In considering this decision, I ran the idea by the GrowthComet agency training group and got this great feedback from Dev Basu, who runs his own remote agency.

It’s a great point. Focus is everything. Those who try to do many things, fail to do much at all. Just as hybrid created disadvantaged teammates previously, everything we do must be done in a mixed fashion in supporting both remote teammates and in-person ones.

Some examples:

  1. Team training
  2. Culture development
  3. New hire onboarding
  4. Client calls
  5. Holiday parties

This naturally creates more overhead to do the same things. This in turn inevitably leads to some mediocrity in some elements, or things that fall through the cracks, or more costs to do things twice in different ways.

All bad things.

Hiring has positioning, too

Our job descriptions used to look like this.

If I’m a potential hire, I’m confused. Is this a remote company or a hybrid one? If I’m a remoter, will I be seen as a second-best option to those in San Diego and Austin?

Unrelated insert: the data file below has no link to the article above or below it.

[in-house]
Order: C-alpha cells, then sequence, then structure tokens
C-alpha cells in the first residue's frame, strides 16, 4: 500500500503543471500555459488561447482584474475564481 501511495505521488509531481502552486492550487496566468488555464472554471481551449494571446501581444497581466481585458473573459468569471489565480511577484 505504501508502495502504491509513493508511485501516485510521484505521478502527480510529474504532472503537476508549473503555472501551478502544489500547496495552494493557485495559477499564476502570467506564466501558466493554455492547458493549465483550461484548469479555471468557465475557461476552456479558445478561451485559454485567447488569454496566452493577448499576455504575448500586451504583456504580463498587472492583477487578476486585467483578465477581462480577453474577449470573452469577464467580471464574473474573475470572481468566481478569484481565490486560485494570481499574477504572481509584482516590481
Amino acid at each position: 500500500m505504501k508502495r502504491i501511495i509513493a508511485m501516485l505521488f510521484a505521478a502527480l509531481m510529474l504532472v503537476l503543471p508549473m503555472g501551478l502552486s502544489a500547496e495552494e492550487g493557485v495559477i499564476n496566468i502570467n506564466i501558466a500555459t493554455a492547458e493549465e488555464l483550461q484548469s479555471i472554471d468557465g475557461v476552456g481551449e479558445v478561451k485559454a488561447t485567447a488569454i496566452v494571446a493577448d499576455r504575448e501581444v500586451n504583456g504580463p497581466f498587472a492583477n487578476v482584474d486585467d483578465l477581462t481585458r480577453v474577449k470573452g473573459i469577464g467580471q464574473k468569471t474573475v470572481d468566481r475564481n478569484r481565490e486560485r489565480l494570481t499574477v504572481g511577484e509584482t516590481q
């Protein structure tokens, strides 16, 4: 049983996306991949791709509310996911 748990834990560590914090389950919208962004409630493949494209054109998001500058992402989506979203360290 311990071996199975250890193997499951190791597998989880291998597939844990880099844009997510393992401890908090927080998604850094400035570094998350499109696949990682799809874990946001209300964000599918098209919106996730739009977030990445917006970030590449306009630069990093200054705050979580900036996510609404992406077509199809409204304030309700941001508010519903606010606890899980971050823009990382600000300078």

Additionally, it’s fair to say that it’s not just business that has positioning benefits, hiring does too. Companies become known for where and how they hire. Good examples of this are Buffer and GitHub, which are both prominently known for hiring remotely.

We’d love to become known as one of these companies and benefit from that. This blog post might be one potential starting point to doing so. :)

Don’t make decisions on existing leases

A theory I have is that many companies are deciding to go hybrid simply because they still have leases they are paying for and can’t get out of.

If we had a government allowance to break leases, my hypothesis is that a significant amount more would do that given the clear demand from workers to work remote.